Why should you care about website speed? Because the speed of your website could be the main reason behind a visitor leaving or staying on your website.
It’s thus vitally important to speed up your website.
I hate to be the one to tell you, but it doesn’t matter how beautiful your site is if it takes ages to load.
When it comes to website speed every second counts. Even a single second can make a huge difference in page views, customer satisfaction, and conversions. A 1 second delay in page load time yields 11% fewer page views, 16% decrease in customer satisfaction, and 7% loss in conversions.
To understand just how important is to speed up your website, consider this recent experiment from Financial Times. As they wrote, “over the testing period users read fewer articles each day whilst experiencing delays loading each web page.”
And there’s even more to it.
Now, let me ask you. Are you ready to speed up your website and increase your conversion rates?
Here’s what I’ve done to optimize this website (zoranbosancic.com). I improved my initial load time by six seconds.
Results, of course, might not be the same for your site, but I can promise you considerable time savings in page load time.
To make it easier for you to move around, here’s a list of tips in the post:
Before you make changes to your site, make sure to create a back-up. Some methods and techniques require tweaking settings and/or editing files that could potentially cause a malfunction. All websites are unique and yours might not be compatible with a certain technique, method, or plugin suggested in this post.
In any case, you should always perform regular back-ups. Don’t rely on your hosting company. You should have a system in place to maintain your own back-ups.
To measure your progress check your current website speed with a performance testing tool. Here are three free and easy to use tools that will evaluate your site and give recommendations for improvement:
Take note that sometimes results vary from tool to tool. This is completely normal since they use different approaches, and use servers from different parts of the world to test your site. I usually start with GTmetrix and continue on PageSpeed and Pingdom to compare results.
There’s also one interesting tool that does a bit of a different job than the tools mentioned above. Load Impact tests your website with many users at once—from 25 to over 100k users.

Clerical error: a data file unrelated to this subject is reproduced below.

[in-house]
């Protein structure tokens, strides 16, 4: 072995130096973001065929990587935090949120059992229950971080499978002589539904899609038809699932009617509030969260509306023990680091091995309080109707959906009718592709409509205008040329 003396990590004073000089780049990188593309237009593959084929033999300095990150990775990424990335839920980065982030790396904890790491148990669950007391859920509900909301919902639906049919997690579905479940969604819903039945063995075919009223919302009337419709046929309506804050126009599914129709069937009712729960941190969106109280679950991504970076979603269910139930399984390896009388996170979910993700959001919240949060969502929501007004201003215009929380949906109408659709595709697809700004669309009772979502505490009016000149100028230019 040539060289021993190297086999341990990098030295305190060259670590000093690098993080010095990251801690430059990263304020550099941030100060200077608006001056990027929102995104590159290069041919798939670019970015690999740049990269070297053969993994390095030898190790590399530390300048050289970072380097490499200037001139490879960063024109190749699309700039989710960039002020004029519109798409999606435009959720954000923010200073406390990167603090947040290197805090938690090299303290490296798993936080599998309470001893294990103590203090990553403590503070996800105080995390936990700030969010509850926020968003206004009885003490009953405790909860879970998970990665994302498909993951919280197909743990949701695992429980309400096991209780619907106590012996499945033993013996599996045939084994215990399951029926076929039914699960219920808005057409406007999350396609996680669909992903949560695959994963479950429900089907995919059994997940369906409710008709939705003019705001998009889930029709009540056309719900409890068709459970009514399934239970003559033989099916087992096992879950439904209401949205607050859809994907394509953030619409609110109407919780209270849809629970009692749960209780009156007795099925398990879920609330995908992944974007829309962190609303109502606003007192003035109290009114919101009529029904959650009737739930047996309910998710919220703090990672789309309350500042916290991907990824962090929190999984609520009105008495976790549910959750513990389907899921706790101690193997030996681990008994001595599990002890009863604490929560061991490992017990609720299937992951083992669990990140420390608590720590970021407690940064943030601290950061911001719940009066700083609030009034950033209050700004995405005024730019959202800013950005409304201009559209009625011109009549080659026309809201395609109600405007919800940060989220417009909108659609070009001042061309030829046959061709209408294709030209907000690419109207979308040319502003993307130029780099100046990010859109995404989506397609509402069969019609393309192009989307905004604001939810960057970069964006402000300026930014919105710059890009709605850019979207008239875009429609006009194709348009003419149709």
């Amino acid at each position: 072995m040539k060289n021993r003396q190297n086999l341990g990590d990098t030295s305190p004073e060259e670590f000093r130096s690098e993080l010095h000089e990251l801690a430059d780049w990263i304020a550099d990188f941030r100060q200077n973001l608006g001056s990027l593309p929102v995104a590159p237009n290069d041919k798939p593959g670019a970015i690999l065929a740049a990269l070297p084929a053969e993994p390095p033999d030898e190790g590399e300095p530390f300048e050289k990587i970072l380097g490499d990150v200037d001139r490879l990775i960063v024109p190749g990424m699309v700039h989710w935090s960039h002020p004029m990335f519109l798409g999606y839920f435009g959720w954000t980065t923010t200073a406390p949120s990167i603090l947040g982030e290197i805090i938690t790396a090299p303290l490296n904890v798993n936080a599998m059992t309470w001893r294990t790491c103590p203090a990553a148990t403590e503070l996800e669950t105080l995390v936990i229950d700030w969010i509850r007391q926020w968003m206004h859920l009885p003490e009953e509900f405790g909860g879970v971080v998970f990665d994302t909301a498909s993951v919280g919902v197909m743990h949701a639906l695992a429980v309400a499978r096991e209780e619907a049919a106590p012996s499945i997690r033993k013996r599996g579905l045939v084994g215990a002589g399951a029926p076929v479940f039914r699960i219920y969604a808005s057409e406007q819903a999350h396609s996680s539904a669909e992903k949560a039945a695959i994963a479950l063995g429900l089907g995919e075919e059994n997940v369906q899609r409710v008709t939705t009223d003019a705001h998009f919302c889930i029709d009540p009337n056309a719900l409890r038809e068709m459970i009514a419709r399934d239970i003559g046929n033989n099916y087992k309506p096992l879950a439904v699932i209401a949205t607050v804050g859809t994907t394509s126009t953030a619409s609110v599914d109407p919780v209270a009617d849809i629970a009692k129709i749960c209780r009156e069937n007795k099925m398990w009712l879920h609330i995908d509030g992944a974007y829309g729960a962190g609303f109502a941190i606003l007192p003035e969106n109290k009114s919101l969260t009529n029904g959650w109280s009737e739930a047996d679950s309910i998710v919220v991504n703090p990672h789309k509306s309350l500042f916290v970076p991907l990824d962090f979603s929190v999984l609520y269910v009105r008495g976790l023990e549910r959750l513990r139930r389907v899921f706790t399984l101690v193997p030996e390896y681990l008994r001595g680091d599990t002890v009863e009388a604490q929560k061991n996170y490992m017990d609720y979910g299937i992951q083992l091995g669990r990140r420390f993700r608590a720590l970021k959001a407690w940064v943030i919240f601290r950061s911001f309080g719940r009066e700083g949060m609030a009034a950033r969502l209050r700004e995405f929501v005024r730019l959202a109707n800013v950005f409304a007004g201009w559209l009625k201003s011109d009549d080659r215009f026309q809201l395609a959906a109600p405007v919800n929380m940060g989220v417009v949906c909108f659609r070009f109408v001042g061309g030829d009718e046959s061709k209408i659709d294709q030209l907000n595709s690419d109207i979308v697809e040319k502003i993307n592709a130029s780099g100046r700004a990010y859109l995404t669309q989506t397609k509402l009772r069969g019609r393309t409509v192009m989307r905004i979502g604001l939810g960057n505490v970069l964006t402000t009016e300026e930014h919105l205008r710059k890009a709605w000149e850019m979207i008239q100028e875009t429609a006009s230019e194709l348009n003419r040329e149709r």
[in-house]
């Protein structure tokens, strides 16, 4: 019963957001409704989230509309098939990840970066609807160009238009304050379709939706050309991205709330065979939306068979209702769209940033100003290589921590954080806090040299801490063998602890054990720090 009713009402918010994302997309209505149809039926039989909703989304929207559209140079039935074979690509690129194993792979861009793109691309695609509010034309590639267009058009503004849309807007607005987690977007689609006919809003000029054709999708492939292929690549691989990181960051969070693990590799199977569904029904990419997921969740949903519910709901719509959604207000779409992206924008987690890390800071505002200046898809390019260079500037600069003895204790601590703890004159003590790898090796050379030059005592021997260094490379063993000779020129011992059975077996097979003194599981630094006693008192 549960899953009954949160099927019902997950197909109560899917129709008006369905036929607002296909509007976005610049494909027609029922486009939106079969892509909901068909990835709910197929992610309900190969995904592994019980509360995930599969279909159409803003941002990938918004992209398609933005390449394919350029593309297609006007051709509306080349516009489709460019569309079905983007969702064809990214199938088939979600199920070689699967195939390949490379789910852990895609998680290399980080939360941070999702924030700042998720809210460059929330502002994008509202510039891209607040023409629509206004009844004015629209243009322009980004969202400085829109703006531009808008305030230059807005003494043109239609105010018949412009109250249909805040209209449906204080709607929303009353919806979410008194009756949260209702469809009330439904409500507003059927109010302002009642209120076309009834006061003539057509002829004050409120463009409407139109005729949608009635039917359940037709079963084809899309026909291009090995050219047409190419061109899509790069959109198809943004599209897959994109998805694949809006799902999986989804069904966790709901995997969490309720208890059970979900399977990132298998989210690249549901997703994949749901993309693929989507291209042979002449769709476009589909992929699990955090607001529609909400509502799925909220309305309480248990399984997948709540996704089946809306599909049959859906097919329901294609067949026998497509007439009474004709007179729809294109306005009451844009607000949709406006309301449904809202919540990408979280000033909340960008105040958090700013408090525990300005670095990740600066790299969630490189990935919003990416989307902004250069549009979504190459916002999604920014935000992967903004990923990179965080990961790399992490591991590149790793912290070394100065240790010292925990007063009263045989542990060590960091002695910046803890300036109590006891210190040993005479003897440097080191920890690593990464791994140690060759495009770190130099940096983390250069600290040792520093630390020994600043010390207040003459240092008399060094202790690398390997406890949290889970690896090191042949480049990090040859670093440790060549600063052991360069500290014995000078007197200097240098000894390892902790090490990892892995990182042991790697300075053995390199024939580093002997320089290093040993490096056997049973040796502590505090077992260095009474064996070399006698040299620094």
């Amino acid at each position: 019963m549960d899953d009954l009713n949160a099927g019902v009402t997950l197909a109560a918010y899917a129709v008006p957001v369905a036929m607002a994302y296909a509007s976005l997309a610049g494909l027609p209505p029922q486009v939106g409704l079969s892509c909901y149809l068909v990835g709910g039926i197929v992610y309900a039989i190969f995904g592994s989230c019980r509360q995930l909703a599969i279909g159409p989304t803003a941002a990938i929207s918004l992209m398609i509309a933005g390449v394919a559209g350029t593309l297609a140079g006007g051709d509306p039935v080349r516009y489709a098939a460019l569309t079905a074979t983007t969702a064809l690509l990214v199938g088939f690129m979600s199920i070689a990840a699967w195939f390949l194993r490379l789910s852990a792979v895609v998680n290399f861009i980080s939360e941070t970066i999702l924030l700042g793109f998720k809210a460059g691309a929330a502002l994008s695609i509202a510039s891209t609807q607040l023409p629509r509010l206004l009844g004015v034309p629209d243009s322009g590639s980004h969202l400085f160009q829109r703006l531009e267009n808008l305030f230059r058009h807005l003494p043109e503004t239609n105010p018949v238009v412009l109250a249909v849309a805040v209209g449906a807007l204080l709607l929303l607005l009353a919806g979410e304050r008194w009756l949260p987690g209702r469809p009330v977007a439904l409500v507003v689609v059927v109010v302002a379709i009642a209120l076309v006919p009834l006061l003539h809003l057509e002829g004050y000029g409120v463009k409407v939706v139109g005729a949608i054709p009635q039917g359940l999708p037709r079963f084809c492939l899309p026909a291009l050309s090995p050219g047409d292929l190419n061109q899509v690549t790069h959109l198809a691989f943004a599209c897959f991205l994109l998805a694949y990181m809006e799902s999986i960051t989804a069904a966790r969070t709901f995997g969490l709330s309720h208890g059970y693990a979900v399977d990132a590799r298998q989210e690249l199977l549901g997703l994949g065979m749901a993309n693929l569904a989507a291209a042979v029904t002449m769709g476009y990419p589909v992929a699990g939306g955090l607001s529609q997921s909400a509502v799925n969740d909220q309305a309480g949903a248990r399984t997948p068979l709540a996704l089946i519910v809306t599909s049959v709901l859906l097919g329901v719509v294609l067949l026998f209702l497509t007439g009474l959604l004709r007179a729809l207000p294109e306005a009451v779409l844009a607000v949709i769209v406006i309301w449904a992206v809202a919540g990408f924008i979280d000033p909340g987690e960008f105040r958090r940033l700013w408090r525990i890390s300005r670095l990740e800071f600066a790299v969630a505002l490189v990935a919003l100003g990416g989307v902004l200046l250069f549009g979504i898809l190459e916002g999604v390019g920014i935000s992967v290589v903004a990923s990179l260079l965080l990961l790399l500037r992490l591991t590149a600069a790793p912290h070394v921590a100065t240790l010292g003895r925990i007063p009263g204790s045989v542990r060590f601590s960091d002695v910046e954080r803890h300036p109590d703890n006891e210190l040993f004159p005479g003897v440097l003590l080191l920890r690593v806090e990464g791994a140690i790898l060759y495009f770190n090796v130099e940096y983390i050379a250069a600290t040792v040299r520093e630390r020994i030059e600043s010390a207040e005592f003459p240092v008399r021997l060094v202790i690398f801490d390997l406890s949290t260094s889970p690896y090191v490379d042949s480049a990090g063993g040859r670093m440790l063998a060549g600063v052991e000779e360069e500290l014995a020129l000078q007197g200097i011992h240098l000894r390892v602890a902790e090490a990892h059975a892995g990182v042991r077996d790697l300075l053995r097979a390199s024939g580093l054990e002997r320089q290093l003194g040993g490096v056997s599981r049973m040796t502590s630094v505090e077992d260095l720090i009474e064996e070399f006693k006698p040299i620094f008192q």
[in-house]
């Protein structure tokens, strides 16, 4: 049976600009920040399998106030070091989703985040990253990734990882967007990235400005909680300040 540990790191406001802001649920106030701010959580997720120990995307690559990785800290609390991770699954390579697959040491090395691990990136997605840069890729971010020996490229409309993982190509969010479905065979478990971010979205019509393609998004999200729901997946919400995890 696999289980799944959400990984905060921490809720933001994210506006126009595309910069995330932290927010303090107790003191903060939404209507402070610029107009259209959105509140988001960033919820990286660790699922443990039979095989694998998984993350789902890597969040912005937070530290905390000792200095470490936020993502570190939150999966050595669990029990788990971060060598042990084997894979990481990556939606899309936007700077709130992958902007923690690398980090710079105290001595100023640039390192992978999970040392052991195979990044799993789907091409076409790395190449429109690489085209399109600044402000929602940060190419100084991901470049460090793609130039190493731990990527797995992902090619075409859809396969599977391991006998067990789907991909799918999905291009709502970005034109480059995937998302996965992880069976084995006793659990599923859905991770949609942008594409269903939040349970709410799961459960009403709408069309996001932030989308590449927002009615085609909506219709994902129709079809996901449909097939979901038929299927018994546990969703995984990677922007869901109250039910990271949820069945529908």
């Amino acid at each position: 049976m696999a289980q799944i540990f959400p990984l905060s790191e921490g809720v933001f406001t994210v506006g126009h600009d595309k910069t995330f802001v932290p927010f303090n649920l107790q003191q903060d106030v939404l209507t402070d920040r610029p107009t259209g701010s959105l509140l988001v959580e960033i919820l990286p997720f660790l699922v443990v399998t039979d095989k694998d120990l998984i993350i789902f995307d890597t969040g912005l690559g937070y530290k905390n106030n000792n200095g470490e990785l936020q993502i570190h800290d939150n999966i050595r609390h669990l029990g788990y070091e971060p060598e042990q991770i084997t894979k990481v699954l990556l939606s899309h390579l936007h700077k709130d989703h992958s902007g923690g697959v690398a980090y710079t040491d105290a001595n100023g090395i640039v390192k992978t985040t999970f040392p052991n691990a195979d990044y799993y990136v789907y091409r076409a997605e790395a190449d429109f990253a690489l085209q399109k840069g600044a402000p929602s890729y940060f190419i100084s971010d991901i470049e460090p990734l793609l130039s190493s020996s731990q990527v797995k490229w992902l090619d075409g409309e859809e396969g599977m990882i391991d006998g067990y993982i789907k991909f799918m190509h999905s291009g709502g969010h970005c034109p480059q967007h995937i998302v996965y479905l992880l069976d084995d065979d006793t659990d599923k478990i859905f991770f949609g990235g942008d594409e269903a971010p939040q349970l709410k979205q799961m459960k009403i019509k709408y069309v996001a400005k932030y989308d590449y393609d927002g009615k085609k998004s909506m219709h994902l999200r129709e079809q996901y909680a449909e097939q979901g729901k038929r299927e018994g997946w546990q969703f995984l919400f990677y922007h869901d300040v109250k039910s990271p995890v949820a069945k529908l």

Why is this important?
Your website might perform well when just one or two visitors are on your site at once. But it might not deal well when there are many visitors. If stability under load is critical, you’ll also want to consider more extensive testing.
This one is not so easy to answer.
The simple answer is—make it as fast as possible.
But sometimes you will compensate a bit of speed to include crucial features. To help you better understand, here are some benchmarks to compare:
Below 1 second = Perfect
1-3 seconds = Above average
3-7 seconds = Average
7+ seconds = Poor
Plus, you can compare your website to your competitor’s website. A nice tool called Which loads faster does exactly that. On one side you put in your URL and on the other the URL of your competitor’s website.
Now, let’s get to the good stuff and explore the ways to speed up your website. I’ll start with the basics and continue with more advanced stuff.
No matter how much time you spend tweaking your settings and implementing suggested techniques, there’s only so much you can do on the website part.
It wouldn’t come as a surprise to me if changing the hosting provider made the biggest impact on the speed of your website.
When you first started out, you probably chose the cheapest hosting provider. If not the cheapest, you likely chose shared hosting. And that’s totally fine.
Until your site grows, is full of content, and you get a ton of visitors every day. Then your site gets slower.
If you want to speed up your website, it makes sense starting with a strong foundation. That means picking a great hosting provider.
Even if you’re on a budget and you can only afford shared hosting, choosing a reliable host is important.
The company I recommend and have experience with is SiteGround [affiliate link].
They offer a bunch of options from shared hosting to WordPress specific options and dedicated hosting. I use them for most of my projects and my experience with them is fantastic. Their support is the best in the business. And it’s available 24/7.
There are also hosting providers that are focusing solely on WordPress. They offer additional WordPress related services and will usually manage the technical aspects of your website. Two examples would be WP Engine and Synthesis from CopyBlogger.
I know that this headline sounds super techie, but it’s important for you to understand what are HTTP requests.
Because it’s definitely not as scary as it sounds. And because a lot of the stuff that I mention in the points that follow is directly connected to HTTP requests.
Every time you try to access a website your web browser will fetch the files it needs to load that website from a web server. It does so by using HTTP—that’s “Hypertext Transfer Protocol”.